Irene and Angela tell
professionals about real poverty
by Ava Soe
This article appeared in the Middleton
& North Manchester
Reproduced with permission.
Two community activists have helped to change
the professional view of
"Poverty", by relating their personal
experiences to delegates at a
conference on Critical and Community Psychology.
Irene Edge and Angela Stewart were invited
to prepare papers and speak at
the conference, held in Birmingham, by
Professor Carolyn Kagan, who specialises
in community psychology at Manchester
She asked them to address delegates on
what the state of poverty really
means for people living in it.
Irene explained that she believes professionals,
such as doctors, psychologists
and social workers, should spend time
living in the deprived communities from
where their subjects, "service users"
or "clients" will come.
Without the experience of seeing how people
live and what problems they encounter,
Irene said she feels there is no way they
can appreciate the difficulties and complexities
facing these communities each day.
She explained how poverty can go hand-in-hand
with an ignorance of an
individual's basic rights and a lack of
understanding of how to go about
getting the help and support needed to
deal with problems.
One example she gave her audience was
the infamous episode of social workers
accusing Langley parents of involvement
with so-called "Satanic Abuse".
Irene explained her involvement in the
long campaign to get children who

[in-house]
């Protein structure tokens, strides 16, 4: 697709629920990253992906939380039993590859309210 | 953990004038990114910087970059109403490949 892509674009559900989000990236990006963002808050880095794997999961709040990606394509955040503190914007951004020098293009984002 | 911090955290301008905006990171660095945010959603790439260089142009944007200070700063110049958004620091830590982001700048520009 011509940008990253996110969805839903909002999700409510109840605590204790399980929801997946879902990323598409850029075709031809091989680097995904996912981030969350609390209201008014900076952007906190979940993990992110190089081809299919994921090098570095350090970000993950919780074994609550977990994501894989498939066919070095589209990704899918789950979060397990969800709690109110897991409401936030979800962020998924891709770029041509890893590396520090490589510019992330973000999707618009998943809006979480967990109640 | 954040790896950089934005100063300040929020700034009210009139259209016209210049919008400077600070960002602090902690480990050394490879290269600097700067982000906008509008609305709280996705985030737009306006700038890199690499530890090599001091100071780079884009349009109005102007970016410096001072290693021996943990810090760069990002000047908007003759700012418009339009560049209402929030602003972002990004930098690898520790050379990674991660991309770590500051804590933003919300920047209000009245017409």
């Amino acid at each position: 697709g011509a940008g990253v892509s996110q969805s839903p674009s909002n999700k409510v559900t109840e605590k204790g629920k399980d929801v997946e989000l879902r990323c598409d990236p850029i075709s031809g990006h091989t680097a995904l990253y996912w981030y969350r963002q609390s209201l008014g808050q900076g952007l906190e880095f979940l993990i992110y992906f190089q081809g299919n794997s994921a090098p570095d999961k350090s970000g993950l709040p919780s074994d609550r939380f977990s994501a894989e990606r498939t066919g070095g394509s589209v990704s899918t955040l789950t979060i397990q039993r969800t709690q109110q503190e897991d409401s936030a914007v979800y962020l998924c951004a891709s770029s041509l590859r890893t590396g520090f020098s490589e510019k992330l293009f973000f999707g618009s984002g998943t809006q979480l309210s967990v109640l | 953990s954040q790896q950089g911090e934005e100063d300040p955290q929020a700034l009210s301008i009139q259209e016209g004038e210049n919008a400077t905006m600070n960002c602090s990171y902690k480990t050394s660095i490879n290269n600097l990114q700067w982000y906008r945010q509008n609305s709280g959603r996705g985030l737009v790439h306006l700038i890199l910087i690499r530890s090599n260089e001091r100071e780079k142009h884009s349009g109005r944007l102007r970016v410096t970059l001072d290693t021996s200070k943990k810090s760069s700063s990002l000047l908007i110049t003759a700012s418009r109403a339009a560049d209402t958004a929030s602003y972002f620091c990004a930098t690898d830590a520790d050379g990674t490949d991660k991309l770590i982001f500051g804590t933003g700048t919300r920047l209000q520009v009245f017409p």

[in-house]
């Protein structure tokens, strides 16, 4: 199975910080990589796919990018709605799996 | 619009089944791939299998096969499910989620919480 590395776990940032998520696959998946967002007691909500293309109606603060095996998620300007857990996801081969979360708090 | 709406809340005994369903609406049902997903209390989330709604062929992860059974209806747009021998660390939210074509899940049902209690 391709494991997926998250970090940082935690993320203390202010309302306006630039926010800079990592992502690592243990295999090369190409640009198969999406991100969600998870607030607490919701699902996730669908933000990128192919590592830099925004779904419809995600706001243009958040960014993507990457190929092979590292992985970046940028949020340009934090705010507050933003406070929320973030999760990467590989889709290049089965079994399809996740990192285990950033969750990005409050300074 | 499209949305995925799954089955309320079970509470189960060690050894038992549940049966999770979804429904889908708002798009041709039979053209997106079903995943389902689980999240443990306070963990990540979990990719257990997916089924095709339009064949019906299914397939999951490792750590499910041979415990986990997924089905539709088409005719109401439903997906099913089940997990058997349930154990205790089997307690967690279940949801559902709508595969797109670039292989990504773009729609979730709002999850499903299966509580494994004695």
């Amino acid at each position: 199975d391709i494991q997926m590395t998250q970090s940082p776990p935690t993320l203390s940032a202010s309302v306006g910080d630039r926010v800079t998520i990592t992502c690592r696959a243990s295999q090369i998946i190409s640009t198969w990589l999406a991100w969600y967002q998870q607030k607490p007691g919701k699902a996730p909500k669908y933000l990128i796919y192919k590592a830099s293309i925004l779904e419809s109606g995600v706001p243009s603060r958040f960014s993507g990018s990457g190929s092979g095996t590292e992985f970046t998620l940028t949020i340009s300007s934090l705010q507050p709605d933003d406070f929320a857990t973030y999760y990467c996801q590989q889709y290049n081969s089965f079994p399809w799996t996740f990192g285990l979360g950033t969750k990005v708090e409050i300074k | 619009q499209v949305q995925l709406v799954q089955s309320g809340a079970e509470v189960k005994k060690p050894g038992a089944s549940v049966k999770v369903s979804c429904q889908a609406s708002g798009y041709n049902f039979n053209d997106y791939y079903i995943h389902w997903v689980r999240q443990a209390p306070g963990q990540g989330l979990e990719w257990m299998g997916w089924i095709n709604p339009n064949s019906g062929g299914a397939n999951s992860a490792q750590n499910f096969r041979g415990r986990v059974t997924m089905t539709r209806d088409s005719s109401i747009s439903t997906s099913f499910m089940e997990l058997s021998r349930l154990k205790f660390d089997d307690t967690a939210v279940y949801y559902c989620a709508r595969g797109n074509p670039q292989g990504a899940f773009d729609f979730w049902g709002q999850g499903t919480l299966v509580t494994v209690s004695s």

had been removed from their homes and
families returned. She related the
draconian measures which were used to
keep the children and their parents
separated. She said it was her belief
that to this day the families
involved have never received an apology
for what happened to them.
Irene says this taught her one important
lesson - that professionals rarely
acknowledge their faults and failings,
and never admit they get things wrong.
Angela related accounts similar to Irene's,
but was able to draw on
personal and bitter experience to illustrate
how "professionals" can block
or "stonewall" people in the community,
making them feel impotent, angry
or even desperate. She herself had been
trying in vain to get help in
dealing with an intolerable problem, caused
by a neighbour with a mental
But although "professionals" knew chapter
and verse about the case,
they had never passed the information
on to others who
could have dealt with it. It eventually
took direct action on Angela's
part - which led to the threat of criminal
prosecution - to get the
authorities to act.
Professor Kagan said: "These stories illustrate
that some of the difficulties
and sources of oppression for people are
created by the very institutions
that are supposed to support people in
moving beyond poverty."
Professor Kagan went on to suggest that
follows that people living in poverty
in the UK are at risk of oppression
and suppression by "professionals".
She suggests that "professionals" should
be undertaking a process
of working alongside people and publicly
witnessing their struggles - a
process she terms "accompaniment" - adding:
"Drawing on the experiences
of these two women suggests that community
psychologists might learn
from the fields of human rights and social
development to develop this
practice of 'accompaniment' ".
to community psycholgy UK website